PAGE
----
Gardens are big places, often big enough to bury, or at least hide, large quantities of unwanted building materials or other debris, which the local authority rather inconsiderately charge for removing. And of course there is the gardener who, because he/she spends all their time outside knows the best places to bury or hide them. Or burn them. I once had dealings with a nursing home (since closed down) where one of the gardener's weekly jobs was to take away and burn all the old incontinence nappies from the residents. Yes, really.

Vehicle management
One thing those afflicted by TMM tend to do is to buy too many cars. These need to be taken out every now and again and 'exercised', though not as much as horses of course. Some gardeners quite enjoy taking the Bentley out for a spin every now and again, but it is not exactly horticulture. Sometimes it all gets a bit too much. I once visited a garden where, in an out of the way corner, I came across a Hummer parked next to a Ferrari: all their tyres were flat, they were covered in leaves, and grass was beginning to grow on the tarmac around them.

Animal Husbandry
The gardener is outside all the time, as are the animals, so it seems reasonable enough for the former to look after the latter. Not all the time of course, just sometimes. Animals are sometimes bought and installed without much thinking through basic welfare provision, like access to water or food; inevitably it is the gardener who notices and has to deal with the situation. Animals tend to escape and if they are sheep or horses, tend to gravitate to the nice juicy vegetables or tasty perennials which the gardener has responsibility for, necessitating the gardener spending rather more time on fencing than gardening.

Packing the children off to boarding school may strike the rest of us as callous (and is something which tends to horrify non-Brits), but at least (these days) they are kept amused, safe and stimulated at school. Not always so if they are at home, especially home and alone. I sometimes think that many of the children of the extremely wealthy are so neglected there should be a charity especially for them, a bit like the charities that have been established in India to look after the children of drug-addicted western hippies. So it is the gardener they hang around, either because they are the only other human being on the premises, or because the housekeeper has had enough of them hanging around their ankles and sent them outside. Fine, if they can be gotten interested in what the gardener is doing and in some cases this can be the beginning of a great gardening life, but not so fine if they can't be. Or, if they are, as I have heard more than once, “psychotic spoiled brats” who actually have to be supervised if they are not to wreak havoc.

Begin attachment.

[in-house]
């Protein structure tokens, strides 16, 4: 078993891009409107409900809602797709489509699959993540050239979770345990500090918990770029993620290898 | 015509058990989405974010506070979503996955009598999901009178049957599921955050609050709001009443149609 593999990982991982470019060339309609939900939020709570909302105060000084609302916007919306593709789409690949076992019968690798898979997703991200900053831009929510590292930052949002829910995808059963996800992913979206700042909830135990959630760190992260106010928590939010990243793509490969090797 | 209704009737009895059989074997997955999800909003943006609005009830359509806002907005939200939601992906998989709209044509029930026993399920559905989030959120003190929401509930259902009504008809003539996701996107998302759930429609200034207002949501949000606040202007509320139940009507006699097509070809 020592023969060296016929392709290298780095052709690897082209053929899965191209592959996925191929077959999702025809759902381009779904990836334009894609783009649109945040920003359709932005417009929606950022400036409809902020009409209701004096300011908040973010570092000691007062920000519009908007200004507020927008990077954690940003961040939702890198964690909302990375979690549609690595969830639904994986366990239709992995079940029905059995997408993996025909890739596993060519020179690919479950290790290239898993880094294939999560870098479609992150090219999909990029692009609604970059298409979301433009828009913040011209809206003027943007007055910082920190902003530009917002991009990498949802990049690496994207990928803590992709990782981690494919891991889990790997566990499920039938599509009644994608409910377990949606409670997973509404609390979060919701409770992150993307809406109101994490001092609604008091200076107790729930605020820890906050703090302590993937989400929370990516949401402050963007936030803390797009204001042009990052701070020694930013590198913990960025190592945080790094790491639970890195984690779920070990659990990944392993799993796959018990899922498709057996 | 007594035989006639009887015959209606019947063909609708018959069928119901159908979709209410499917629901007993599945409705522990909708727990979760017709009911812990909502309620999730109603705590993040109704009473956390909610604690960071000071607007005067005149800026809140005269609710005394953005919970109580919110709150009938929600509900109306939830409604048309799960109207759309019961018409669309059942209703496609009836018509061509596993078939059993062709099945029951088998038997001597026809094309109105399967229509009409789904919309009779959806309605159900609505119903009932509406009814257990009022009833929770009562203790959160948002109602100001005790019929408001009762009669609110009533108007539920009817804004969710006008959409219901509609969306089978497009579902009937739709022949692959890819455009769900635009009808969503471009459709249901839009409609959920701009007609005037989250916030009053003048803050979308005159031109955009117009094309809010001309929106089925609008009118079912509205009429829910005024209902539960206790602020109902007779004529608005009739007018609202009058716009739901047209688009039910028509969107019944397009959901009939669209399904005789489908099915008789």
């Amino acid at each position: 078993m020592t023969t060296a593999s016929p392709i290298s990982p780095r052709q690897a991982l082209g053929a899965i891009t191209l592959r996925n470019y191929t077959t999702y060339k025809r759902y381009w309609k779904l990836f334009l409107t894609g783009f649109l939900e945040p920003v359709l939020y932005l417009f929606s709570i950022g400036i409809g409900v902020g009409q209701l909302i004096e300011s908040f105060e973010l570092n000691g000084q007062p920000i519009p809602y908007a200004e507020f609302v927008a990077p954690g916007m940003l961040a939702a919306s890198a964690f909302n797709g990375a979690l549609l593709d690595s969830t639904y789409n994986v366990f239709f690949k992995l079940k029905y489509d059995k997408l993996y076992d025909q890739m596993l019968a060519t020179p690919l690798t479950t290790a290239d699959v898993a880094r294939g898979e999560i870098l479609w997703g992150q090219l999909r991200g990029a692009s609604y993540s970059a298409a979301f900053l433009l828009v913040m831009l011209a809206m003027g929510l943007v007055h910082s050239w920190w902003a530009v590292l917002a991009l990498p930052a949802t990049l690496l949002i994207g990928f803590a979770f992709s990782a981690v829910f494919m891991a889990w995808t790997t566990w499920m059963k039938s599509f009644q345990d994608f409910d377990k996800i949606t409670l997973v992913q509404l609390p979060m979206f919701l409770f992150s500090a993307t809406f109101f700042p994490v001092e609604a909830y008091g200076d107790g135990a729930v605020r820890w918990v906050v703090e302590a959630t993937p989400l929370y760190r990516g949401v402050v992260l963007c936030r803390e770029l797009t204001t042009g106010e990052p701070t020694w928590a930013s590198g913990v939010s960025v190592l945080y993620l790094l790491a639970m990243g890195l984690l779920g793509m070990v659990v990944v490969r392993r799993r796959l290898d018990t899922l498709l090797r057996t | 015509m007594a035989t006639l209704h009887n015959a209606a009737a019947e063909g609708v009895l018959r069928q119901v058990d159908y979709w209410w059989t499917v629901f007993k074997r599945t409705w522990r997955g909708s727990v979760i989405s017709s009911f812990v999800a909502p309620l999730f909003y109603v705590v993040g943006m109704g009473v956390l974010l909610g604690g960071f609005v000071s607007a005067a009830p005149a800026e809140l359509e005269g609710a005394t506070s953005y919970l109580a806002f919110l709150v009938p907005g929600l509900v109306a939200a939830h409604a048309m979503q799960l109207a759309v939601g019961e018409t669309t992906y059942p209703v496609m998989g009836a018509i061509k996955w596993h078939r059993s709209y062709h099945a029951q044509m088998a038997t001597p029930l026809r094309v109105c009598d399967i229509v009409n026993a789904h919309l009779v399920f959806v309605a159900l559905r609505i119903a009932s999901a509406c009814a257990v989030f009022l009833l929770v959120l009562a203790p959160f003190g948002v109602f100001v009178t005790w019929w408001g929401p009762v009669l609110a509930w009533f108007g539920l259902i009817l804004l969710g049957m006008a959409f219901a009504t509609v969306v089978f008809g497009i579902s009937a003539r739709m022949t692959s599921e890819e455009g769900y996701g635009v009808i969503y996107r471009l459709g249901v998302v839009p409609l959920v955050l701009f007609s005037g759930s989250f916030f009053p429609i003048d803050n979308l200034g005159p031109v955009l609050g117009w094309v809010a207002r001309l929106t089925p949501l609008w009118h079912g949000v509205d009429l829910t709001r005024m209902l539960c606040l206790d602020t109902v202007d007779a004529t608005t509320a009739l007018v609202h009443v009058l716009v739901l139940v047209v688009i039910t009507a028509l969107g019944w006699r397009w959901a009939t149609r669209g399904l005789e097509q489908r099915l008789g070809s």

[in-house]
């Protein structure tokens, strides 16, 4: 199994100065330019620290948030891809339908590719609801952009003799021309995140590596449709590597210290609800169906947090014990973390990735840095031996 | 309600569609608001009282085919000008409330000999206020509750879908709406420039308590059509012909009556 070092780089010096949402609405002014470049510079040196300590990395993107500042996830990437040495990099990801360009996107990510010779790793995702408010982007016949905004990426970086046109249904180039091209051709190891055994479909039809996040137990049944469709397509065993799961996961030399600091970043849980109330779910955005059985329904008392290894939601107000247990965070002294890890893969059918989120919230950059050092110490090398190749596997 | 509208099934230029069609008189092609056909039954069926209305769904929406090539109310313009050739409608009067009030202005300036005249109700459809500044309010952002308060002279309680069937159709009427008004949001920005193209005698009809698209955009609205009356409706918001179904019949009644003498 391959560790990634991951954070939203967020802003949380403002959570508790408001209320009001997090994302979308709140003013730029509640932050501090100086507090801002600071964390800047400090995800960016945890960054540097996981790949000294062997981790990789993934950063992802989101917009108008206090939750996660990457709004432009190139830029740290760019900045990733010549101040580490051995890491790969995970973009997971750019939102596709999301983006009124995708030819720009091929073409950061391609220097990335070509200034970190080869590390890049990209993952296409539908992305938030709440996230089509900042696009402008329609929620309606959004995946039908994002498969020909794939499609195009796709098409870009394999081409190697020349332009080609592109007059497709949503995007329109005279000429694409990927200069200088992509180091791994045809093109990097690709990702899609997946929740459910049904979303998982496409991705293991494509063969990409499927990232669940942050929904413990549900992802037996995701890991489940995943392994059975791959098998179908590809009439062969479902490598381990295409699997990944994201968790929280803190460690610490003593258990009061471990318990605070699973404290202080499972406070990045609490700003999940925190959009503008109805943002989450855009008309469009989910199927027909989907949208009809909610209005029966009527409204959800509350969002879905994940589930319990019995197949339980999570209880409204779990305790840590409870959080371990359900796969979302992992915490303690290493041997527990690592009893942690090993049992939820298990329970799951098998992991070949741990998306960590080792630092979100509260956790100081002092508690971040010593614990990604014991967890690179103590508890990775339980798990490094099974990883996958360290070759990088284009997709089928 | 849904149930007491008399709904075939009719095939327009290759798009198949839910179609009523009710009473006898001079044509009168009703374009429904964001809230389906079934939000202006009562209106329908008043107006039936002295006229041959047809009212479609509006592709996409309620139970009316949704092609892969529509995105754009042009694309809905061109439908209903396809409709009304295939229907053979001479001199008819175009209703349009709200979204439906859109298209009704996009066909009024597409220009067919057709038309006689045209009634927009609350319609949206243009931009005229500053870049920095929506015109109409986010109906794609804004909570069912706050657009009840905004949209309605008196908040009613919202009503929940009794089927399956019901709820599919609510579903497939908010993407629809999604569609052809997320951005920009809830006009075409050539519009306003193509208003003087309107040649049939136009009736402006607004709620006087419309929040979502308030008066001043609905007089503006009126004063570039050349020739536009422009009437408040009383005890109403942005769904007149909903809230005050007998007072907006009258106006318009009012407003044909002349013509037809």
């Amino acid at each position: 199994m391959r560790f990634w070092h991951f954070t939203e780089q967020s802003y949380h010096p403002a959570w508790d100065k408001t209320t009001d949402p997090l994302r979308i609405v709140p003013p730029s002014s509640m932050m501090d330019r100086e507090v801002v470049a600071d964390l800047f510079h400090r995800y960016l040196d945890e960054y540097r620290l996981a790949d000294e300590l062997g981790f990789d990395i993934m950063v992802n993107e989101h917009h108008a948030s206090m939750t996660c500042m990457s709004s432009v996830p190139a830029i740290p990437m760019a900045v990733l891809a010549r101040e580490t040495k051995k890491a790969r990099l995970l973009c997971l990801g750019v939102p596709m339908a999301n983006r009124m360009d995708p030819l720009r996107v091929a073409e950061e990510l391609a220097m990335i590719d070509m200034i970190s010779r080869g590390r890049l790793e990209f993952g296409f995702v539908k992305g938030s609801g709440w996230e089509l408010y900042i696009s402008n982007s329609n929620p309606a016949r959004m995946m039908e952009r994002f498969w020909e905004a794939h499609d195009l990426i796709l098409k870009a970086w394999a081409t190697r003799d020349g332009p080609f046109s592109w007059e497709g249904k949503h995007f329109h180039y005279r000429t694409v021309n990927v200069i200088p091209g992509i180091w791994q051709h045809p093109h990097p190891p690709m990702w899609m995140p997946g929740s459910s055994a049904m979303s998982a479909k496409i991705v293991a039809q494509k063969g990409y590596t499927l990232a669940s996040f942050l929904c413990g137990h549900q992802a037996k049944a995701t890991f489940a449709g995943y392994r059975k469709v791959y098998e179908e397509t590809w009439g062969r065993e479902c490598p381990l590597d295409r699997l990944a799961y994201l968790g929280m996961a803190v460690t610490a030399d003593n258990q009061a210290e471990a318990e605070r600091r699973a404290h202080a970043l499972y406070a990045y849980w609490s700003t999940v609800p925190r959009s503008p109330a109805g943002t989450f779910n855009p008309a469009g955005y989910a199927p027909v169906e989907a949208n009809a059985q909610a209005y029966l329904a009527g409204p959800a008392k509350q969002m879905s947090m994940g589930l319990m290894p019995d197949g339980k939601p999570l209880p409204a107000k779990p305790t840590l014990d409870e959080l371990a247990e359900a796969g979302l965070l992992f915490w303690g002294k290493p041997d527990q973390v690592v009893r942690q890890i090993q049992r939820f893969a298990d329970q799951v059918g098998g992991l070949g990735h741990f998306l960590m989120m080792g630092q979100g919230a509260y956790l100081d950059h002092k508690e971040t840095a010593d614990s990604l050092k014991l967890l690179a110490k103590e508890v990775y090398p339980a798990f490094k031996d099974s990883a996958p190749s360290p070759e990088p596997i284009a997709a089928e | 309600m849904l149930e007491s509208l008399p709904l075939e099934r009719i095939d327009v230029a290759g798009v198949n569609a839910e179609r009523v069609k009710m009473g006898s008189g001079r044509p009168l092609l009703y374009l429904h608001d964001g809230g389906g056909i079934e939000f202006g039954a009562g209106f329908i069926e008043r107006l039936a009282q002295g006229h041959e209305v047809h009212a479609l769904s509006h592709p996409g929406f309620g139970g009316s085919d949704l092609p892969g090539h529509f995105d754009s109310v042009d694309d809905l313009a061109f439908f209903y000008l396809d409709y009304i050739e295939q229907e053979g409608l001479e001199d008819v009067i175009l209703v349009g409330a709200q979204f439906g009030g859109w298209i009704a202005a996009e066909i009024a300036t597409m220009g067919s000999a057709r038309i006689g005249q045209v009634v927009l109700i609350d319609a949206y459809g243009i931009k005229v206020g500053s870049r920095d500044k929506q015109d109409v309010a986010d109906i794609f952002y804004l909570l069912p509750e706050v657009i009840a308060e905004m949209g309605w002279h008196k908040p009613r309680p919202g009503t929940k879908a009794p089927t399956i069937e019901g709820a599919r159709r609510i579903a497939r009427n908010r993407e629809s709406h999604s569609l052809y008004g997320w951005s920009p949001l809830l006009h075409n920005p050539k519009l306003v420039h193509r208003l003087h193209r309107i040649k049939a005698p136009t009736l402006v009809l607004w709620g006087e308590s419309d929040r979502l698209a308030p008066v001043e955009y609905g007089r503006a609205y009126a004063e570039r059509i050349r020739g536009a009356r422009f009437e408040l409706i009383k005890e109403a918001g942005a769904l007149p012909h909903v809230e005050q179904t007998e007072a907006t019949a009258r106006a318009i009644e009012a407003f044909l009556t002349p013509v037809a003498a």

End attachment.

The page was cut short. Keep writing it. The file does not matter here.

Actually this is not so much a problem for the gardener, as the garden designer or consultant, who is more likely to be seen as a social equal and therefore someone who one can pour out one's problems to, especially if one is a neglected spouse (let's face it, usually a wife), abandoned in a vast house, with no neighbours in sight, with a load of responsibility you never wanted (managing the gardener for a start) and an overstocked drinks cabinet.

Garden Design
The distinctions between what a garden designer does and a gardener does are pretty hazy to people who don't really know what goes on outside anyway. The gardener comes in every day, plants stuff, grows stuff, they can do something with that new bit half way up the drive can't they? One could get a designer in, but that would be expensive, better get the gardener to do it.

The other side of the story
There are the lucky few who garden for employers who they almost never see, but who pay them well, resource the garden well, let them plant what they want and trust them with property while they are away (which is most of the time). The gardener may feel a bit unappreciated but if they have the run of an enormous house, can have their friends round every now and again, have lots of expensive kit to charge around the acres in, who can complain?

Then there are the employers who are dedicated gardeners themselves, who work their socks off, the ones who go to parties painfully aware of the dirt beneath their fingernails they can't quite get out, but who are afflicted by hopeless gardeners, who came with good references and solid CVs, who interviewed well, but are actually.... well what do they do all day? Sacking them is difficult because of employment protection legislation. 

Finally, there are those, not that common, but oh so wonderful when you do come across them, employer-gardener relationships which are truly synergistic: mutual trust, shared interest, goals you both agree on and understand. These have made some of the very best gardens.